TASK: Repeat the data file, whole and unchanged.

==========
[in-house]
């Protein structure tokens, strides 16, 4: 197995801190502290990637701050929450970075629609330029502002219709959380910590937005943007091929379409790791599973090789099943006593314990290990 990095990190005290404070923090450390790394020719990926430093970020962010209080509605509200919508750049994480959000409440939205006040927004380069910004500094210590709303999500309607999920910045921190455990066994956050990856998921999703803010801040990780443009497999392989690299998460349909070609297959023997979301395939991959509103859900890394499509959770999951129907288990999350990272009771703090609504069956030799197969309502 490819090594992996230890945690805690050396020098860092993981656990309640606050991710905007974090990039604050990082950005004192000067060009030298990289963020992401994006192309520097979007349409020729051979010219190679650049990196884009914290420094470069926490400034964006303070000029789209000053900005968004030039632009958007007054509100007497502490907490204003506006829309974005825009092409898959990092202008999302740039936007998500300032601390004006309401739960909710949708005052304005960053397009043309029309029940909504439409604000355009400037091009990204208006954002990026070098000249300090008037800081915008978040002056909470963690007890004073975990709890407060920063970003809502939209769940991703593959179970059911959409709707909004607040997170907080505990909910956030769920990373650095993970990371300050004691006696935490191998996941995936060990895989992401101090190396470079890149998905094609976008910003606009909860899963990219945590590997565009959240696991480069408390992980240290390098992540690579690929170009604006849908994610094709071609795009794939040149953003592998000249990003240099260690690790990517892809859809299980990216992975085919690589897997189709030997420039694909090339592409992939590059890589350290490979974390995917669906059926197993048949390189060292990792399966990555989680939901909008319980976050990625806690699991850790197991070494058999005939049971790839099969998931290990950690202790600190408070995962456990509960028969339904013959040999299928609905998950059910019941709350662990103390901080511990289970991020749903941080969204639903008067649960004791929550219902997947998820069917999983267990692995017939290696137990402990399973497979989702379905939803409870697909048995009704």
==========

[in-house]
């Protein structure tokens, strides 16, 4: 197995801190502290990637701050929450970075629609330029502002219709959380910590937005943007091929379409790791599973090789099943006593314990290990 990095990190005290404070923090450390790394020719990926430093970020962010209080509605509200919508750049994480959000409440939205006040927004380069910004500094210590709303999500309607999920910045921190455990066994956050990856998921999703803010801040990780443009497999392989690299998460349909070609297959023997979301395939991959509103859900890394499509959770999951129907288990999350990272009771703090609504069956030799197969309502 490819090594992996230890945690805690050396020098860092993981656990309640606050991710905007974090990039604050990082950005004192000067060009030298990289963020992401994006192309520097979007349409020729051979010219190679650049990196884009914290420094470069926490400034964006303070000029789209000053900005968004030039632009958007007054509100007497502490907490204003506006829309974005825009092409898959990092202008999302740039936007998500300032601390004006309401739960909710949708005052304005960053397009043309029309029940909504439409604000355009400037091009990204208006954002990026070098000249300090008037800081915008978040002056909470963690007890004073975990709890407060920063970003809502939209769940991703593959179970059911959409709707909004607040997170907080505990909910956030769920990373650095993970990371300050004691006696935490191998996941995936060990895989992401101090190396470079890149998905094609976008910003606009909860899963990219945590590997565009959240696991480069408390992980240290390098992540690579690929170009604006849908994610094709071609795009794939040149953003592998000249990003240099260690690790990517892809859809299980990216992975085919690589897997189709030997420039694909090339592409992939590059890589350290490979974390995917669906059926197993048949390189060292990792399966990555989680939901909008319980976050990625806690699991850790197991070494058999005939049971790839099969998931290990950690202790600190408070995962456990509960028969339904013959040999299928609905998950059910019941709350662990103390901080511990289970991020749903941080969204639903008067649960004791929550219902997947998820069917999983267990692995017939290696137990402990399973497979989702379905939803409870697909048995009704």